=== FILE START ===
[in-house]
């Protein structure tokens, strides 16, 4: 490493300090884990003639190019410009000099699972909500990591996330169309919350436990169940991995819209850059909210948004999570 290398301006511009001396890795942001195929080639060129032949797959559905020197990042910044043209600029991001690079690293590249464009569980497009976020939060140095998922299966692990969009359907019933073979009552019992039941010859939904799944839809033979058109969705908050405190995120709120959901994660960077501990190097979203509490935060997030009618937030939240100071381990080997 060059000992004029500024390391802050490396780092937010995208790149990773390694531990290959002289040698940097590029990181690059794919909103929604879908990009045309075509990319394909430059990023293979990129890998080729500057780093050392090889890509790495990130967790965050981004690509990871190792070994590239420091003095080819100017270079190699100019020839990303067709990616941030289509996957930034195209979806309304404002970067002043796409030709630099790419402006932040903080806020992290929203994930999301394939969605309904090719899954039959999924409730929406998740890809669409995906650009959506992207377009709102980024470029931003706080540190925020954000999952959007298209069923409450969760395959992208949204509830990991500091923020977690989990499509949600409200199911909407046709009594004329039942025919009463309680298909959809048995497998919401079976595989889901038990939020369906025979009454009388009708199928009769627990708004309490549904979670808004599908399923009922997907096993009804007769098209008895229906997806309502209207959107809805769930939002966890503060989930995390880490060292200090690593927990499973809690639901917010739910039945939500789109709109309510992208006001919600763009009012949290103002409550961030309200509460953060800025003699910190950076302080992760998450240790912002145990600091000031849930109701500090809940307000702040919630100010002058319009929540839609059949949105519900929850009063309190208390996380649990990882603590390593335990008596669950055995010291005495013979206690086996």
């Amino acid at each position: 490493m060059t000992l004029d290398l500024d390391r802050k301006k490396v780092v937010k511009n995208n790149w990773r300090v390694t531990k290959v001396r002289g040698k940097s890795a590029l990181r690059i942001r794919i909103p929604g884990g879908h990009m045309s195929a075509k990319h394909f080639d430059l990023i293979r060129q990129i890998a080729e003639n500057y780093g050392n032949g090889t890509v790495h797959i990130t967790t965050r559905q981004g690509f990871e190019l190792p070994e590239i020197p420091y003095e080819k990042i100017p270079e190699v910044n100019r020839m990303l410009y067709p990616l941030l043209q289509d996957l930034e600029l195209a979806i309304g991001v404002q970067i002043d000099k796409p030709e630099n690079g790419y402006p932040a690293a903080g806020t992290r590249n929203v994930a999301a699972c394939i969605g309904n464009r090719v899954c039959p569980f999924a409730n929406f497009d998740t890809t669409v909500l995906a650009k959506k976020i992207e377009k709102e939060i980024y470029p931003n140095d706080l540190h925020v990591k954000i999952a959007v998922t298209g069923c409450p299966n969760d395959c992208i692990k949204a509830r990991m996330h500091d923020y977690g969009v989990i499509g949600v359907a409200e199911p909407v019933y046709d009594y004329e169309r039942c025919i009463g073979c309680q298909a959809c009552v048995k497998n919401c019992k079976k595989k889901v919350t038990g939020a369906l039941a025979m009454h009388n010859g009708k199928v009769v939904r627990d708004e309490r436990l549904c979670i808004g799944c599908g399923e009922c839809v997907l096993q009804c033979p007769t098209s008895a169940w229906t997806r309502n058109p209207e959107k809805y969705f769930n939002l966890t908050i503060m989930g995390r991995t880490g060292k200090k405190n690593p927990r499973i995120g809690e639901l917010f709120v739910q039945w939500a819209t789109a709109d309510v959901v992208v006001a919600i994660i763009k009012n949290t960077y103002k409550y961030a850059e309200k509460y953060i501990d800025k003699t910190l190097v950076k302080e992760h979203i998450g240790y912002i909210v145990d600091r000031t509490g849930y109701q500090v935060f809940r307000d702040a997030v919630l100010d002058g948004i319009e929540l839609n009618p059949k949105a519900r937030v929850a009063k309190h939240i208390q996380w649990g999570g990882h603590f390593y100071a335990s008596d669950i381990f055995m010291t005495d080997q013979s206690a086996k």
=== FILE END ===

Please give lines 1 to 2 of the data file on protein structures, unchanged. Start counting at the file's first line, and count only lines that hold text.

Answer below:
[in-house]
């Protein structure tokens, strides 16, 4: 490493300090884990003639190019410009000099699972909500990591996330169309919350436990169940991995819209850059909210948004999570 290398301006511009001396890795942001195929080639060129032949797959559905020197990042910044043209600029991001690079690293590249464009569980497009976020939060140095998922299966692990969009359907019933073979009552019992039941010859939904799944839809033979058109969705908050405190995120709120959901994660960077501990190097979203509490935060997030009618937030939240100071381990080997 060059000992004029500024390391802050490396780092937010995208790149990773390694531990290959002289040698940097590029990181690059794919909103929604879908990009045309075509990319394909430059990023293979990129890998080729500057780093050392090889890509790495990130967790965050981004690509990871190792070994590239420091003095080819100017270079190699100019020839990303067709990616941030289509996957930034195209979806309304404002970067002043796409030709630099790419402006932040903080806020992290929203994930999301394939969605309904090719899954039959999924409730929406998740890809669409995906650009959506992207377009709102980024470029931003706080540190925020954000999952959007298209069923409450969760395959992208949204509830990991500091923020977690989990499509949600409200199911909407046709009594004329039942025919009463309680298909959809048995497998919401079976595989889901038990939020369906025979009454009388009708199928009769627990708004309490549904979670808004599908399923009922997907096993009804007769098209008895229906997806309502209207959107809805769930939002966890503060989930995390880490060292200090690593927990499973809690639901917010739910039945939500789109709109309510992208006001919600763009009012949290103002409550961030309200509460953060800025003699910190950076302080992760998450240790912002145990600091000031849930109701500090809940307000702040919630100010002058319009929540839609059949949105519900929850009063309190208390996380649990990882603590390593335990008596669950055995010291005495013979206690086996």